Reverend Copeland-Tune, a progressive African American woman and One America member, said, “When you get to know people, it’s harder to hate them.” White Tea Party enthusiast Ray Warrick of Better Angels recalled learning as a child that “Democrats were for more government and Republicans were more pro-business. It made sense to me that I’d be pro-business because I didn’t know anybody that worked for the government.” Commenting on his interaction with people on the other side today, he mirrored his political, racial, and gender opposite’s assertion: “It’s pretty hard to hate people you know.”

The “perception gap” study demonstrates that most Americans’ views are more similar to their political opponents’ than they realize. Perhaps the main problem isn’t other Americans, the More in Common report suggests, but rather the systems perpetuating policies that cut against the will of the majority.

“Polarization is a multibillion-dollar industry. People are selling books, getting elected, making careers for themselves on cable news and talk radio,” Hanauer said. “We as a country need to see through that, not to come to some false unity, but to recognize that a lot of our divide stems from real, significant challenges—poverty, racism, health care — that we need to address. We have to find solutions to these problems.”

The sought-after swing voters who switched from Obama to Trump clearly don’t have fixed issue-based ideology. It’s reasonable to conclude that when they didn’t see improvement in their lives under Obama, they opted to try the other side. In other words, they wanted change with Obama, and they wanted change with Trump. They’re still struggling to get by; their problems persist, unaddressed. Counties “that flipped from Mr. Obama to Mr. Trump have lost ground to the rest of the nation, even more so than the counties that have been solidly Republican.

Warrick, reflecting on his loss of faith in Republicans for whom he’d voted all his life, recounted an anecdote from the movie "Charlie Wilson’s War." When the Texas Democrat is asked why Congress is “saying one thing and doing nothing,” Wilson responds, “Well, tradition, mostly.” For Warrick, this answer rings painfully true. The movie, however, is a story of successful bipartisanship between liberal Democrat Wilson and Republican President Reagan to pressure the Soviets to withdraw from Afghanistan. “We won because there was no partisanship or damaging leaks,” Wilson later said, allowing in 2011 that such an operation would no longer be possible.

This foreign policy episode offers other lessons, notably, that not all bipartisanship is created equal (and beware of unintended consequences). The Afghan mujahideen, armed by the United States, morphed into the Taliban and other anti-American groups that our military battles to this day. And as former Vice President Joe Biden recently reminded us, he collaborated with segregationist senators to oppose busing. Bipartisanship alone is evidently insufficient. As we depolarize, we must craft a detailed blueprint of a democracy that will be of, by, and for all its people for the very first time.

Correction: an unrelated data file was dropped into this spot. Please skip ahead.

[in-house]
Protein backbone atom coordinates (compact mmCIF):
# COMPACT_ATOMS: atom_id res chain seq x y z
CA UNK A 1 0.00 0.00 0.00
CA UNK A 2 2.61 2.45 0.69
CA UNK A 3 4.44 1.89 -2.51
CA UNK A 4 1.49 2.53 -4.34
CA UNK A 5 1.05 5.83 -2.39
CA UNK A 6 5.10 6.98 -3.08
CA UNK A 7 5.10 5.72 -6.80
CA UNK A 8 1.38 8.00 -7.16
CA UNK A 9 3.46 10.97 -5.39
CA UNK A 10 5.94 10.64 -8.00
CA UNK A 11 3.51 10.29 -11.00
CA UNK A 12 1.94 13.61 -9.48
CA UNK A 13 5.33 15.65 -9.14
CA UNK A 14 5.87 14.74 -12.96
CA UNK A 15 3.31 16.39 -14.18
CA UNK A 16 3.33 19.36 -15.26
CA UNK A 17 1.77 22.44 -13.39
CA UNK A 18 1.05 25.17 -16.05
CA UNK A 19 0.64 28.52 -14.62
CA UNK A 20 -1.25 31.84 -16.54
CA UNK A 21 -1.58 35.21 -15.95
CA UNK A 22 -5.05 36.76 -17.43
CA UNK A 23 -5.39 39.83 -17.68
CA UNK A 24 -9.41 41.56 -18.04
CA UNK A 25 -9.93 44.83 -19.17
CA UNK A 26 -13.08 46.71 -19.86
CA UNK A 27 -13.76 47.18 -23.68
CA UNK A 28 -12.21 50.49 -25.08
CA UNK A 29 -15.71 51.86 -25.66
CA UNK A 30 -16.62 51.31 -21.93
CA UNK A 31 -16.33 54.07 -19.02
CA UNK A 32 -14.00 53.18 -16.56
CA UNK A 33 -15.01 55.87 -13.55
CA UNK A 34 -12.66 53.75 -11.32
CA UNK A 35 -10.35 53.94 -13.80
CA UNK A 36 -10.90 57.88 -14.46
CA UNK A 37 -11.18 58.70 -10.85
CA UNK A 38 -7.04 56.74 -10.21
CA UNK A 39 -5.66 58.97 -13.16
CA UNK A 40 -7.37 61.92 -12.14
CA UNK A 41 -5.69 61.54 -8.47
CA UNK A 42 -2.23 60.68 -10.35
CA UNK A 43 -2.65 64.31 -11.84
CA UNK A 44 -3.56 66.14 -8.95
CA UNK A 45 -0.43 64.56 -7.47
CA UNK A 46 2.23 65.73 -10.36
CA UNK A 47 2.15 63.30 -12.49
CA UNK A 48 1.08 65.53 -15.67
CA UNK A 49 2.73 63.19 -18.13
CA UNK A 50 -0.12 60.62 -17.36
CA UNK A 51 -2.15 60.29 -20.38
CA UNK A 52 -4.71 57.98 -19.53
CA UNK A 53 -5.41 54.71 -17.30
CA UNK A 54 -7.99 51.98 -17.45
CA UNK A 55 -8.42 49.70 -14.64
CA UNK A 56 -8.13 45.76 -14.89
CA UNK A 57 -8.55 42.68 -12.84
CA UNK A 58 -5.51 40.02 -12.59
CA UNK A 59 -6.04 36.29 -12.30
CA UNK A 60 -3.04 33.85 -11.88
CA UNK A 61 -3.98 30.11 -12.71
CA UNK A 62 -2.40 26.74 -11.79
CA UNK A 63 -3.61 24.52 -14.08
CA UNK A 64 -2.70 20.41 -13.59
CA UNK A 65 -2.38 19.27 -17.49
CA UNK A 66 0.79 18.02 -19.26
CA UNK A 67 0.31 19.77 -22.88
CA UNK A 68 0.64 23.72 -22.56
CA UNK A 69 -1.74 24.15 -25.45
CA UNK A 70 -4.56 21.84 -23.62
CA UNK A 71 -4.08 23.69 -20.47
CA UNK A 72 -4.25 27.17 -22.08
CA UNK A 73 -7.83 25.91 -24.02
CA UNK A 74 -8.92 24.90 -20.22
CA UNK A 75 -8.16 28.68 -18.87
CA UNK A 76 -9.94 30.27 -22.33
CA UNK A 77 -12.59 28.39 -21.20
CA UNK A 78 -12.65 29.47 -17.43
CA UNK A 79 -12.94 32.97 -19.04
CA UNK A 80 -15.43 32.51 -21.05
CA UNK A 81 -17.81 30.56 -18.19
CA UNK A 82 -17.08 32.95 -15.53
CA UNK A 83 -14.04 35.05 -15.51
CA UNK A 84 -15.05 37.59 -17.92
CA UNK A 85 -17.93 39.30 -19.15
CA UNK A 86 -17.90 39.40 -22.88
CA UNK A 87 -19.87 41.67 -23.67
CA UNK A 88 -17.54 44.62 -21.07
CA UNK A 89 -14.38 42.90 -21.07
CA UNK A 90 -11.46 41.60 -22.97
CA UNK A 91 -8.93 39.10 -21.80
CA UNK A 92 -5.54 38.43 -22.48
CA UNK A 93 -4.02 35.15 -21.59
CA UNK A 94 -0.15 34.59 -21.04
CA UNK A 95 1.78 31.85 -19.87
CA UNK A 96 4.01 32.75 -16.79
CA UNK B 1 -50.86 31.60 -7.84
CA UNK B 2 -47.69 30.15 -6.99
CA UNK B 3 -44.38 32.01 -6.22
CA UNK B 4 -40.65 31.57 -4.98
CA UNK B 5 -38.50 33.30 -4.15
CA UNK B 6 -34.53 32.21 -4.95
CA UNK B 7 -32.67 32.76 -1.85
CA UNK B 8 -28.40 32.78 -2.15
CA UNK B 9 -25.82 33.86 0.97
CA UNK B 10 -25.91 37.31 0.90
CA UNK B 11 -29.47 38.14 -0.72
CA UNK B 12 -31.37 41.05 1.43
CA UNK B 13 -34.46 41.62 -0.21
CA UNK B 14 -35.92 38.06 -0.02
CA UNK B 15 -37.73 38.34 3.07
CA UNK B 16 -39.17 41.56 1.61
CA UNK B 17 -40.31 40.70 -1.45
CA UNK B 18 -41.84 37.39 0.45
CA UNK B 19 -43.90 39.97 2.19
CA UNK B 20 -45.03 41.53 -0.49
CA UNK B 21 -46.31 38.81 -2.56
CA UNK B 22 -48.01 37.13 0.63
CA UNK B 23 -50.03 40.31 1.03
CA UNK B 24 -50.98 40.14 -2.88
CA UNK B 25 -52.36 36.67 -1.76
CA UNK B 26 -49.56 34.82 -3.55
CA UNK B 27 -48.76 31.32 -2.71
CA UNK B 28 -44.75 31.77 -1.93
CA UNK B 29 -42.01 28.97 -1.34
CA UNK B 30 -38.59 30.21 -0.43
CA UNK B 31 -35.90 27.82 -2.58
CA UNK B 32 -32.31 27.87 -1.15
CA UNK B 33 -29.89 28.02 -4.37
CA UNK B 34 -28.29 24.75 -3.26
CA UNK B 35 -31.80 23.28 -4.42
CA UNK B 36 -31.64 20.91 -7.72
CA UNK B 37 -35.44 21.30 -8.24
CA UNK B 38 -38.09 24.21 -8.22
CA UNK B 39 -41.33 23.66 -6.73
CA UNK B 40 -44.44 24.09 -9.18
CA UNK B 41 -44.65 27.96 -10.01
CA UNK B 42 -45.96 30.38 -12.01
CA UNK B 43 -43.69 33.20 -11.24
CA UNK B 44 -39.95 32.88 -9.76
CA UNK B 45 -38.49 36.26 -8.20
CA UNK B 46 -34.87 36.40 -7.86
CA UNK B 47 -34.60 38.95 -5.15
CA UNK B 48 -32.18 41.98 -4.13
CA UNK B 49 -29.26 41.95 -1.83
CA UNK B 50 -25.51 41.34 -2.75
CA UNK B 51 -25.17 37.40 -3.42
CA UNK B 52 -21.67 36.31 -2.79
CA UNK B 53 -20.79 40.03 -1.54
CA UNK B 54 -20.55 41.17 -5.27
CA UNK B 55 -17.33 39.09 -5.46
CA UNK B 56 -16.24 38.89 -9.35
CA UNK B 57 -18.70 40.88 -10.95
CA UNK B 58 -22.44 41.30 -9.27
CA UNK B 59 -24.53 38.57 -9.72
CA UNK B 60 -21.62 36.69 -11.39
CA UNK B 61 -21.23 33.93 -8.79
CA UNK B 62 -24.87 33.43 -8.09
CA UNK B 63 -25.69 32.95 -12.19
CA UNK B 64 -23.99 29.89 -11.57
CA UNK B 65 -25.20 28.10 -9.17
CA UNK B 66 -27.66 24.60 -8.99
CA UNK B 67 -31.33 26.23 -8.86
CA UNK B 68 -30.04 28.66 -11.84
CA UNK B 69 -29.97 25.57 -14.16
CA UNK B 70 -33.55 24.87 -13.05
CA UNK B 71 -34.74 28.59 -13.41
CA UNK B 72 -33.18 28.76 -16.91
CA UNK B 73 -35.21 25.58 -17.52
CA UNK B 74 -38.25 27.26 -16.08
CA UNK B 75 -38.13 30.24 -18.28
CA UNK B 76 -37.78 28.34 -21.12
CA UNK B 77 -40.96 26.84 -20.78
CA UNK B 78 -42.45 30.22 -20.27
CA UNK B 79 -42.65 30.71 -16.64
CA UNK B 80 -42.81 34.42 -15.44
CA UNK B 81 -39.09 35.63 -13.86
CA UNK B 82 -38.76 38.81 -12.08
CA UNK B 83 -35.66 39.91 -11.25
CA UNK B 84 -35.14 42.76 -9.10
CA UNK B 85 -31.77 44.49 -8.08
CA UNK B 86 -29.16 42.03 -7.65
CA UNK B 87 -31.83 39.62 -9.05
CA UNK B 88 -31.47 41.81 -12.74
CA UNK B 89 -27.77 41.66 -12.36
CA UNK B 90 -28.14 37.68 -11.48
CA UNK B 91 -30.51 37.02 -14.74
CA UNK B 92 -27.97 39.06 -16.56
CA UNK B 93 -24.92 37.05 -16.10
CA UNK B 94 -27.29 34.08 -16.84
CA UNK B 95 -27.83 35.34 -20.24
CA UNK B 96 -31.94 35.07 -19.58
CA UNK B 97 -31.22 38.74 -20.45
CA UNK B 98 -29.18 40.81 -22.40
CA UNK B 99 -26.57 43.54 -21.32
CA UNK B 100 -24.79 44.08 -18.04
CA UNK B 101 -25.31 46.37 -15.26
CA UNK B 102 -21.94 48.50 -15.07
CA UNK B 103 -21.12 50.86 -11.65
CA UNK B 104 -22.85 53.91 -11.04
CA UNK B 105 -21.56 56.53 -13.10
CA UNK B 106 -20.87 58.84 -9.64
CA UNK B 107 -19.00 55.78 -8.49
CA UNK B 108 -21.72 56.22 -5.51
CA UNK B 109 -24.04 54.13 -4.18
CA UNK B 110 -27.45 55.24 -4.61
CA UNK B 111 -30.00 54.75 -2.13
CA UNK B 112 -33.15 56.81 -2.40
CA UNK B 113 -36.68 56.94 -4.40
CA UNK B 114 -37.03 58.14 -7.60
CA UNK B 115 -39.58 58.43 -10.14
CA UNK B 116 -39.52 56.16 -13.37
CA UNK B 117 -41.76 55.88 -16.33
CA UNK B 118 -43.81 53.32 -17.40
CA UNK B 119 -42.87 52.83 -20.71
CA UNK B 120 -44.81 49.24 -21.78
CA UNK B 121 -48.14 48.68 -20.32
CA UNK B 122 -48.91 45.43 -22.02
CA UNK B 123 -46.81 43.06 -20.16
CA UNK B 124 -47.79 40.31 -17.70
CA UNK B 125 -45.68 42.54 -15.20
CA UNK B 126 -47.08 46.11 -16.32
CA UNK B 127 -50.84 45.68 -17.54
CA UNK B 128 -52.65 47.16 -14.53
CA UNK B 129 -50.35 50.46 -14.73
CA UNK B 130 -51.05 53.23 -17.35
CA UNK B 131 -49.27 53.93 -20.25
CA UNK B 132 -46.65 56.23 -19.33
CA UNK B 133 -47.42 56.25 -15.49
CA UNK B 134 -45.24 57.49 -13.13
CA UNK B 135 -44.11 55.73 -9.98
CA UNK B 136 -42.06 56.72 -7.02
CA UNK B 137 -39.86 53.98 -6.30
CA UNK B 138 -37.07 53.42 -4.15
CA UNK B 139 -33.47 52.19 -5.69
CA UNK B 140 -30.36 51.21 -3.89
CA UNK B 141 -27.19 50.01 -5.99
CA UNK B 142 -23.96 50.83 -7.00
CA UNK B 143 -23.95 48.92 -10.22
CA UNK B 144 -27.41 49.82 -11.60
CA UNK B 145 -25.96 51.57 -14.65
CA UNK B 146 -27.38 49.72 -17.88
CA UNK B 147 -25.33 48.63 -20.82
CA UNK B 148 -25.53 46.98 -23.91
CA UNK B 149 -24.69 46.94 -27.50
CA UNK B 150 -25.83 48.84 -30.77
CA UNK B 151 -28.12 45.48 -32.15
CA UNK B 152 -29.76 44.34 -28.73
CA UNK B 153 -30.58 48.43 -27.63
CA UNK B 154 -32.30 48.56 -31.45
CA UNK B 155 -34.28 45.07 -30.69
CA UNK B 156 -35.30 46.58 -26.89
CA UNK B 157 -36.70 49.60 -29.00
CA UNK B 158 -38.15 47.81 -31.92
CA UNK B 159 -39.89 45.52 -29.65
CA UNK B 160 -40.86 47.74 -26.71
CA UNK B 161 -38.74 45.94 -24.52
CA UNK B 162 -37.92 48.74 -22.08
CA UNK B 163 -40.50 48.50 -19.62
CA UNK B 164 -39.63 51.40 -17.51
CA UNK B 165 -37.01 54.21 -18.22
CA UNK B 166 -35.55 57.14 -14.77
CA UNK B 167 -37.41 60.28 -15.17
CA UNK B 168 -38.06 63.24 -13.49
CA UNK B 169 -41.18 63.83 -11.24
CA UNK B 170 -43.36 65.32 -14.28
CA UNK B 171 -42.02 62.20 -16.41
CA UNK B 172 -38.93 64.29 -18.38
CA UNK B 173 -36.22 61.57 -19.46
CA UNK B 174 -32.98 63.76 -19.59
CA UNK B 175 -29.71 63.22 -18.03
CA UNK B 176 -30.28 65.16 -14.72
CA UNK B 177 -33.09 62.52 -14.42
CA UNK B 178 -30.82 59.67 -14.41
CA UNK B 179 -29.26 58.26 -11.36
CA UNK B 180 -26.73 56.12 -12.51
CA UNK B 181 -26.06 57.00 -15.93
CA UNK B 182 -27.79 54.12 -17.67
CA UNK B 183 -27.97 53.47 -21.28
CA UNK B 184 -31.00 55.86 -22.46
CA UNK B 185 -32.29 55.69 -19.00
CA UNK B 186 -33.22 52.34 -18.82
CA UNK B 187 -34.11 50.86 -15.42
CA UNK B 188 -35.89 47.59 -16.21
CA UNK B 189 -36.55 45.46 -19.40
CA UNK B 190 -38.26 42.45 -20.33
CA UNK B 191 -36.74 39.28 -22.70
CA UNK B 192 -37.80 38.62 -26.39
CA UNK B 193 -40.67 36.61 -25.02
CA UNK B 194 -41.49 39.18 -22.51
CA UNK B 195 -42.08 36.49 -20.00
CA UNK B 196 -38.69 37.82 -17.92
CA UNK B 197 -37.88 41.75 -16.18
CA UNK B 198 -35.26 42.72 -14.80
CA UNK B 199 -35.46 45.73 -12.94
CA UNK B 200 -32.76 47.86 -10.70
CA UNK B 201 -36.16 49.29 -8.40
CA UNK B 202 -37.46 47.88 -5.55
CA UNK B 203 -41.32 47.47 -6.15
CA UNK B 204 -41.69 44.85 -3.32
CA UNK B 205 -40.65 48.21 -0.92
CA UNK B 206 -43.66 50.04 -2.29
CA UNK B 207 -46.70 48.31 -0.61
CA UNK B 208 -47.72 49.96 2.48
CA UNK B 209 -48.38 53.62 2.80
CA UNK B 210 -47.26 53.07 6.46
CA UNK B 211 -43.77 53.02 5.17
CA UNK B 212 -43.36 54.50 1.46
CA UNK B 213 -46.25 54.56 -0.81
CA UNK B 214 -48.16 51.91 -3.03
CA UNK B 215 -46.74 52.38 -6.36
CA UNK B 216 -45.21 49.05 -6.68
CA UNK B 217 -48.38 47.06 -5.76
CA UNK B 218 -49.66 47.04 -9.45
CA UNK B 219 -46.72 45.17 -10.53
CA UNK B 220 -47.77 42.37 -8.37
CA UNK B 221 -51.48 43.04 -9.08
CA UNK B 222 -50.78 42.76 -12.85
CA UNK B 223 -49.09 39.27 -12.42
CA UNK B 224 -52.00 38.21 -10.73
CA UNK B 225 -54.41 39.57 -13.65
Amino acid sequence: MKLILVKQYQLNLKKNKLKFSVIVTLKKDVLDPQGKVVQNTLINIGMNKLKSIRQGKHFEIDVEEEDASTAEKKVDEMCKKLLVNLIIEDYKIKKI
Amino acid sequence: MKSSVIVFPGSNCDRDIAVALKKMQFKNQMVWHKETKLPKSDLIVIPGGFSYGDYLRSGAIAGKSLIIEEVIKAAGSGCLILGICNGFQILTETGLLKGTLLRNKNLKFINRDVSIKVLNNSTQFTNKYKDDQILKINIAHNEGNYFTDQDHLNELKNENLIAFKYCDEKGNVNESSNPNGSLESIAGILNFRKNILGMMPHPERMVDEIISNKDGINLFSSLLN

This promises to be challenging. For even if we minimize affective depolarization, some issue polarization, i.e., substantive disagreement on policy solutions, will remain. First, consider social mobility. Liberals are more pessimistic than conservatives about the prospects for poorer Americans to improve their economic status, and they are more supportive of government programs for the poor. When they learn that social mobility from one generation to the next occurs less often than they thought, their support for public assistance increases. In contrast, when conservatives learn that social mobility is lower than they supposed, they have the opposite response: their support for government intervention drops even further. Second, the More in Common study, while concluding that most Americans’ views are more similar than we realize, reports also that a substantial minority hold views widely considered outside the mainstream. For example, 29 percent of Democrats believe in “completely open borders” and “15 percent believe most police are bad people,” while 21 percent of Republicans don’t accept that racism still exists in America, and 30 percent reject “the statement that many Muslims are good Americans.” Some of these numbers seem likely to come down with affective depolarization, but we ignore them at our peril.

Of the Trump rally where the crowd clamored “send her back,” Representative Omar, a Somali-born Muslim, wrote, “It reminds us of the grave stakes of the coming presidential election: that this fight is not merely about policy ideas; it is a fight for the soul of our nation.”

“Ilhan is me,” said Renita Fisher of Better Angels. “I look to Ilhan, and I see me in her journey as an immigrant and what is possible in America.” Plutocratic levels of inequality, rampant gun violence, and billboards suggesting congresswomen of color as targets are also possible. If we want a more perfect union, we must summon the better angels of our nature to employ empathy in our public policy and discourse. And if Reverend Copeland-Tune is correct that “there’s more commonality in our lives — in how we love and how we hope and how we dream — than there are differences,” then if we can stop villainizing our fellow citizens and instead see in one another an “equivalent center of self,” to borrow George Eliot’s phrase, then and only then will it be possible to make out of many one America — e pluribus unum — at last. Whether or not the arc of our future will bend toward justice depends on our ability to find common ground now.

By Pam Spritzer

Pam Spritzer has written and edited for many publications and organizations, including the Huffington Post, the New York Observer, and the Center for Alternative Sentencing and Employment Services.